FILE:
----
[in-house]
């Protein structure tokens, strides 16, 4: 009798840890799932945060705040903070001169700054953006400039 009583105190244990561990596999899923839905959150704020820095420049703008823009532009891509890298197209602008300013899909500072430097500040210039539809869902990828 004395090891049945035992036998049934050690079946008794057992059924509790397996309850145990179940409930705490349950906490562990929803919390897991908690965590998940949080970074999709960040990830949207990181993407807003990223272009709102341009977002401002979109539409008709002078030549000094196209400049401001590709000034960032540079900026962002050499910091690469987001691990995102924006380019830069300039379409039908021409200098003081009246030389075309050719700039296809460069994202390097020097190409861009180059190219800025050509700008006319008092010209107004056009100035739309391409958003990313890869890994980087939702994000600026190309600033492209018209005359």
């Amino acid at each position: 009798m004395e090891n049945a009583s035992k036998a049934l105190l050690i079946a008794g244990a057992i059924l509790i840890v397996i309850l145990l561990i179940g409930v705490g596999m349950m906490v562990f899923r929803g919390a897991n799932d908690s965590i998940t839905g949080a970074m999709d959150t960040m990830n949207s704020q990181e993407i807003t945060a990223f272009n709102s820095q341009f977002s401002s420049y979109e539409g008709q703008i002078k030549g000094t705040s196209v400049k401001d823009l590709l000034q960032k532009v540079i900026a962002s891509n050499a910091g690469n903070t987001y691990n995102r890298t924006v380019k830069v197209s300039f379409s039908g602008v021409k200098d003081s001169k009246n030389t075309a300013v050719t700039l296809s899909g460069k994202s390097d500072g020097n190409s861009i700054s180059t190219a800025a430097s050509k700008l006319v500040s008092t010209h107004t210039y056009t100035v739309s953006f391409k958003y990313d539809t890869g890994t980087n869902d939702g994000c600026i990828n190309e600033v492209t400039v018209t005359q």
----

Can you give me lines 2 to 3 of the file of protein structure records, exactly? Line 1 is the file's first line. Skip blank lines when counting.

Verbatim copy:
């Protein structure tokens, strides 16, 4: 009798840890799932945060705040903070001169700054953006400039 009583105190244990561990596999899923839905959150704020820095420049703008823009532009891509890298197209602008300013899909500072430097500040210039539809869902990828 004395090891049945035992036998049934050690079946008794057992059924509790397996309850145990179940409930705490349950906490562990929803919390897991908690965590998940949080970074999709960040990830949207990181993407807003990223272009709102341009977002401002979109539409008709002078030549000094196209400049401001590709000034960032540079900026962002050499910091690469987001691990995102924006380019830069300039379409039908021409200098003081009246030389075309050719700039296809460069994202390097020097190409861009180059190219800025050509700008006319008092010209107004056009100035739309391409958003990313890869890994980087939702994000600026190309600033492209018209005359």
């Amino acid at each position: 009798m004395e090891n049945a009583s035992k036998a049934l105190l050690i079946a008794g244990a057992i059924l509790i840890v397996i309850l145990l561990i179940g409930v705490g596999m349950m906490v562990f899923r929803g919390a897991n799932d908690s965590i998940t839905g949080a970074m999709d959150t960040m990830n949207s704020q990181e993407i807003t945060a990223f272009n709102s820095q341009f977002s401002s420049y979109e539409g008709q703008i002078k030549g000094t705040s196209v400049k401001d823009l590709l000034q960032k532009v540079i900026a962002s891509n050499a910091g690469n903070t987001y691990n995102r890298t924006v380019k830069v197209s300039f379409s039908g602008v021409k200098d003081s001169k009246n030389t075309a300013v050719t700039l296809s899909g460069k994202s390097d500072g020097n190409s861009i700054s180059t190219a800025a430097s050509k700008l006319v500040s008092t010209h107004t210039y056009t100035v739309s953006f391409k958003y990313d539809t890869g890994t980087n869902d939702g994000c600026i990828n190309e600033v492209t400039v018209t005359q």